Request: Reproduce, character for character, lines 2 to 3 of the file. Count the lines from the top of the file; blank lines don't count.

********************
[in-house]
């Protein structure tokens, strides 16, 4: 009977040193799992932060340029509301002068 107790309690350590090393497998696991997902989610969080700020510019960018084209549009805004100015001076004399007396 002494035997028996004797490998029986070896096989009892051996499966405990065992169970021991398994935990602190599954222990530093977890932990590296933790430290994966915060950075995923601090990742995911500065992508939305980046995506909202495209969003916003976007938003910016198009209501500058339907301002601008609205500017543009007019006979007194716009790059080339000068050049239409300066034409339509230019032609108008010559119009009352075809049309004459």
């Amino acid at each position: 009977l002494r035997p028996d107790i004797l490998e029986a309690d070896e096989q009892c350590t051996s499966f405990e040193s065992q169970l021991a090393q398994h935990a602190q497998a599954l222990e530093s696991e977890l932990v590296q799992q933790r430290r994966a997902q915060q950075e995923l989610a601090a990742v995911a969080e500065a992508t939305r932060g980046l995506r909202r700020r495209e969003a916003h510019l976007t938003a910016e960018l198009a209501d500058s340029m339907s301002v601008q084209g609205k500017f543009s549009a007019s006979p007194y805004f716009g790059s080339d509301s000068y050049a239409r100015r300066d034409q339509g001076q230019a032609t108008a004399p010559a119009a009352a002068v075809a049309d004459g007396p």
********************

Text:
């Protein structure tokens, strides 16, 4: 009977040193799992932060340029509301002068 107790309690350590090393497998696991997902989610969080700020510019960018084209549009805004100015001076004399007396 002494035997028996004797490998029986070896096989009892051996499966405990065992169970021991398994935990602190599954222990530093977890932990590296933790430290994966915060950075995923601090990742995911500065992508939305980046995506909202495209969003916003976007938003910016198009209501500058339907301002601008609205500017543009007019006979007194716009790059080339000068050049239409300066034409339509230019032609108008010559119009009352075809049309004459």
């Amino acid at each position: 009977l002494r035997p028996d107790i004797l490998e029986a309690d070896e096989q009892c350590t051996s499966f405990e040193s065992q169970l021991a090393q398994h935990a602190q497998a599954l222990e530093s696991e977890l932990v590296q799992q933790r430290r994966a997902q915060q950075e995923l989610a601090a990742v995911a969080e500065a992508t939305r932060g980046l995506r909202r700020r495209e969003a916003h510019l976007t938003a910016e960018l198009a209501d500058s340029m339907s301002v601008q084209g609205k500017f543009s549009a007019s006979p007194y805004f716009g790059s080339d509301s000068y050049a239409r100015r300066d034409q339509g001076q230019a032609t108008a004399p010559a119009a009352a002068v075809a049309d004459g007396p």